Karina Buhr, Brazil’s Own Patti Smith Releases New Album

From the folklore-rich Northeastern Brazil where pungent marshes meet the bluest of seas comes “Longe de Onde”, Brazil’s punk bard Karina Buhr’s latest album.  Her birthplace, the port city of Recife,  is home to some very unique musical and cultural forms and a distinctly hard dialect, a Liverpool of sorts in the easternmost part of Brazil.

Drawing from  this rugged cultural landscape, Buhr creates  her youthful punk rock rebellion, a symbiosis of Patty Smith, Nina Hagen and “Manguebeat”, or “Marsh Beat”, an underground  music scene that sprung from nightclubs in the now fashionable  red light district of Recife.

While faithful to her roots, Buhr has become a national sensation, perplexing Rio de Janeiro and Sao Paulo’s un-shockable audiences with her  wild woman of the  Northeast style performances on national TV.   Buhr’s a-typical appearance and electrifying performances make her  stand out in a  country that constantly produces endless numbers of husky voiced, Bossa-Nova female singers like Marina Silva, Marisa Monte and Bebel Gilberto to name a few.

“Longe de Onde, ” which roughly translates into “Far From Where,” is yet another of Buhr’s clever, philosophical play on words that can leave your head spinning with more questions. That is, if you speak Portuguese and are enjoying a head banging session in her crowded concerts where Buhr’s whirling devilish dancing follows the rhythm of her poetry.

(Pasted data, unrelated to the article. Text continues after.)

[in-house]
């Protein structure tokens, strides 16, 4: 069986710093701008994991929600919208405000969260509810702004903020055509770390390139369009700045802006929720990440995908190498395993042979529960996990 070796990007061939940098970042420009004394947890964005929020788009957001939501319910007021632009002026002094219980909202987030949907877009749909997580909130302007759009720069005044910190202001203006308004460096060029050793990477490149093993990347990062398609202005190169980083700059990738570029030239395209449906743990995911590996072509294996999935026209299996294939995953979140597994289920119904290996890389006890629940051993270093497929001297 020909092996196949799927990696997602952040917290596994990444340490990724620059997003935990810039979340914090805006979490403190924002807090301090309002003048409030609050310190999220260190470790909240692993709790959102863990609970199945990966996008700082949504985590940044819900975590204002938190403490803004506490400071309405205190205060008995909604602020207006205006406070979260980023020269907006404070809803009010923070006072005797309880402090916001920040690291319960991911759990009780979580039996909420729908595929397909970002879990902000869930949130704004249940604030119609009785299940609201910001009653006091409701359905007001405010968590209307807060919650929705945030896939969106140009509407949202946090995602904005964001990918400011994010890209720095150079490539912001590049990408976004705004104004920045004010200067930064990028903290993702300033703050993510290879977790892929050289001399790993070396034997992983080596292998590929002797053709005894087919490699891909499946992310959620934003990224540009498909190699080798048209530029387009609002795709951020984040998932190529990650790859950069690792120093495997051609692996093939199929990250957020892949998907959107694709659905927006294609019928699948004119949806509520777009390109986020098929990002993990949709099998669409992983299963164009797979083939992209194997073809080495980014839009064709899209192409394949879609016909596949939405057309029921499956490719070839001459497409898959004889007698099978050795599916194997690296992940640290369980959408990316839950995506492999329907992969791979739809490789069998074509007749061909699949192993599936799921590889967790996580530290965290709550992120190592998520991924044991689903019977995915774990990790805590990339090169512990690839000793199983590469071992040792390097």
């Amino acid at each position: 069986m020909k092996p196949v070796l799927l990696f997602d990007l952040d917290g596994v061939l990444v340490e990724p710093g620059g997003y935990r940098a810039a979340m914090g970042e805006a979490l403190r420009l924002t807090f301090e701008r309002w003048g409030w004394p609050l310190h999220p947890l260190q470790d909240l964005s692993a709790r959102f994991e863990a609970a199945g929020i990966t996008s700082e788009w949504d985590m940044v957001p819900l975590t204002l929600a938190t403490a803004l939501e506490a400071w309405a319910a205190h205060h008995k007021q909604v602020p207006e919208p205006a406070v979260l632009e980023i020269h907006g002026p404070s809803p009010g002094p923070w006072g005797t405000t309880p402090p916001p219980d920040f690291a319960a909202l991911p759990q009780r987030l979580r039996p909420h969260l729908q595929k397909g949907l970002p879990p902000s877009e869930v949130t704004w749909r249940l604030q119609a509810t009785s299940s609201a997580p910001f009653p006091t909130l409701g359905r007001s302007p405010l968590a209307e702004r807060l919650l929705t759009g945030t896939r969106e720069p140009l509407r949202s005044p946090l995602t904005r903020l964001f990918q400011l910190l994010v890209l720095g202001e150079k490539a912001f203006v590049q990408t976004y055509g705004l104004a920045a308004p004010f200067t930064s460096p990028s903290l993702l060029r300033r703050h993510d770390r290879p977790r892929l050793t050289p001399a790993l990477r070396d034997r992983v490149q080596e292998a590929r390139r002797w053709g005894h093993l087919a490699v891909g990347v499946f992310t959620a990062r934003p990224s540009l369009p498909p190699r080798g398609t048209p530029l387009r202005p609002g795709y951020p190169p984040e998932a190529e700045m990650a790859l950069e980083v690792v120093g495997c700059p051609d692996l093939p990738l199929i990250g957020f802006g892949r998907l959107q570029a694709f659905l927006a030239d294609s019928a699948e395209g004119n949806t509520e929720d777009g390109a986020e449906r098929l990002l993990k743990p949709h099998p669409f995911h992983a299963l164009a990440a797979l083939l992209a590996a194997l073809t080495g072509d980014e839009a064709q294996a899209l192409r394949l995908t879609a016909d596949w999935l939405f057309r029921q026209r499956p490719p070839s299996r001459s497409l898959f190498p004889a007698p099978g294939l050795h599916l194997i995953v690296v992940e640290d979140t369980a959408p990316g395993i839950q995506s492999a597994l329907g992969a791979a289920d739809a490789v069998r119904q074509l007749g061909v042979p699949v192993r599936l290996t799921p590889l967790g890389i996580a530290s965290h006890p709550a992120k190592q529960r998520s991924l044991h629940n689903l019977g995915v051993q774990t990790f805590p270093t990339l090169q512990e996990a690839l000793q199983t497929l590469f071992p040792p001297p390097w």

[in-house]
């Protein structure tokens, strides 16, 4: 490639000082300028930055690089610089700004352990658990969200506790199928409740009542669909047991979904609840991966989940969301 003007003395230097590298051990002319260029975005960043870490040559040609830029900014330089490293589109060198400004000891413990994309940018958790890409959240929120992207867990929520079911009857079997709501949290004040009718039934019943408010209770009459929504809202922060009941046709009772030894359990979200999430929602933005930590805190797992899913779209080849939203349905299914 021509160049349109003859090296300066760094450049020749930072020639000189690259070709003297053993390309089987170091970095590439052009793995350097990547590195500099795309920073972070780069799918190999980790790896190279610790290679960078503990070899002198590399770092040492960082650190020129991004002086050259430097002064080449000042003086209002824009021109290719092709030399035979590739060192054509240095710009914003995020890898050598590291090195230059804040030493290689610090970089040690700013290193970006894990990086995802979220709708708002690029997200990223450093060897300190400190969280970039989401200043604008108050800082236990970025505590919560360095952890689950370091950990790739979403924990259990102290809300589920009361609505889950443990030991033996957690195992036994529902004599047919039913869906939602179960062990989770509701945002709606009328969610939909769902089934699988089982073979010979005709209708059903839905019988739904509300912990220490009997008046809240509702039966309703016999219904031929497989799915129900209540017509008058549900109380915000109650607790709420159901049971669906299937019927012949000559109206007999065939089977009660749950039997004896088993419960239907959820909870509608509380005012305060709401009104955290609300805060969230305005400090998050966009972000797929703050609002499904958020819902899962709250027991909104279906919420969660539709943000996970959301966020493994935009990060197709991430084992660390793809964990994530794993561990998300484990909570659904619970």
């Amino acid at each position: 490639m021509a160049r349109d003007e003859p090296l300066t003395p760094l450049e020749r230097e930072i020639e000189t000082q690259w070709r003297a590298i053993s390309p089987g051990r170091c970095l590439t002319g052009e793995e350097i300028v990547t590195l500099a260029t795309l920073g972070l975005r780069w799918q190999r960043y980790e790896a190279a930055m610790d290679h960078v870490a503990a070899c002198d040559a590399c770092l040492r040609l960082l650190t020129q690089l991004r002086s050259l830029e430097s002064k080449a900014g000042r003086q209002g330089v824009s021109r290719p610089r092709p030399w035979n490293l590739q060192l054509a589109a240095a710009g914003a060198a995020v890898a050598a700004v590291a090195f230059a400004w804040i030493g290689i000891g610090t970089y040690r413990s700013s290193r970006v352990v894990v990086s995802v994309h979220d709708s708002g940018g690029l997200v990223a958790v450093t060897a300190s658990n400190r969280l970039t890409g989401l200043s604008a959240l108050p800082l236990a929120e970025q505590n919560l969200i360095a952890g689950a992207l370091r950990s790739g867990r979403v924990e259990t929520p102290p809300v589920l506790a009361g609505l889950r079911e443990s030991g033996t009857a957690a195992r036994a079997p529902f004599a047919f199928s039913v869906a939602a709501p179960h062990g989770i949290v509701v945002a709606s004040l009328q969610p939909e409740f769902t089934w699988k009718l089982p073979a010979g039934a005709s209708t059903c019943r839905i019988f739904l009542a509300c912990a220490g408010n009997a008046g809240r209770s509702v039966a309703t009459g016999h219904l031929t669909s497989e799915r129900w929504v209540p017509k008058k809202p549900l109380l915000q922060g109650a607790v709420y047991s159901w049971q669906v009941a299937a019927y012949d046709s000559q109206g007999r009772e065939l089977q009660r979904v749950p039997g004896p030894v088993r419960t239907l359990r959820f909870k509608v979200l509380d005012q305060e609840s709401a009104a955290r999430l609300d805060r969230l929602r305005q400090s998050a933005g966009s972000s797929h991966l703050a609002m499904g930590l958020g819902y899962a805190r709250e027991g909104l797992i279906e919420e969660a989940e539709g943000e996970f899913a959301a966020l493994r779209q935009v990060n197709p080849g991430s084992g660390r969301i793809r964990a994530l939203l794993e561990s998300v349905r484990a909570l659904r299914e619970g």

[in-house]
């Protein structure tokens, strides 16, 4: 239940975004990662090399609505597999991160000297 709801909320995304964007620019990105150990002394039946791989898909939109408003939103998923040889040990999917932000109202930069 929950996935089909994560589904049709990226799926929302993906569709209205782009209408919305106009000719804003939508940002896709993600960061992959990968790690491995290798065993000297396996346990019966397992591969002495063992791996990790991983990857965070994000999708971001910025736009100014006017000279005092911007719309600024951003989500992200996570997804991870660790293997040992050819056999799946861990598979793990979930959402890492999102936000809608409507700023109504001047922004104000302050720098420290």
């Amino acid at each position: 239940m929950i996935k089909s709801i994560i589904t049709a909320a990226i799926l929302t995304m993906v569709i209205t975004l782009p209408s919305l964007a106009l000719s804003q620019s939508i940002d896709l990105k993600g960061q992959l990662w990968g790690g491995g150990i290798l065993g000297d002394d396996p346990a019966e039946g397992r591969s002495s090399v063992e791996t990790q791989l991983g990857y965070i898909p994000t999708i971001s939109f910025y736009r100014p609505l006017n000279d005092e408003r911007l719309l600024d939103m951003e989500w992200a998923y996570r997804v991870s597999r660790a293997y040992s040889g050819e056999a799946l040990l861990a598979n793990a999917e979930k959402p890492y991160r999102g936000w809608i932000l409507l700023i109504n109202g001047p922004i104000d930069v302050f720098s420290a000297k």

Buhr said she draws much from a musical style from a rebellious period in Brazil in the late 60s and mid 70′s known as the  so-called “Lead Years”,when a military junta ruled  the nation, jailing and torturing artists and political dissidents.

The decade-long crackdown on artists, many who suffered severe torture,  produced some of Brazil’s greatest artists such as “Os Mutantes” and other highly influential, avant-garde bands revered by musicians like Beck and The Talking Heads’ David Byrne.

One of Buhr’s top hits, “Cara Palavra”, translates literally into “Face Word”, but could be interpreted in too many ways. Is it the face value of words? Or the face of a word? Those questions are yet another excuse for  conversation and endless rounds of Brazil’s Antartica beers.


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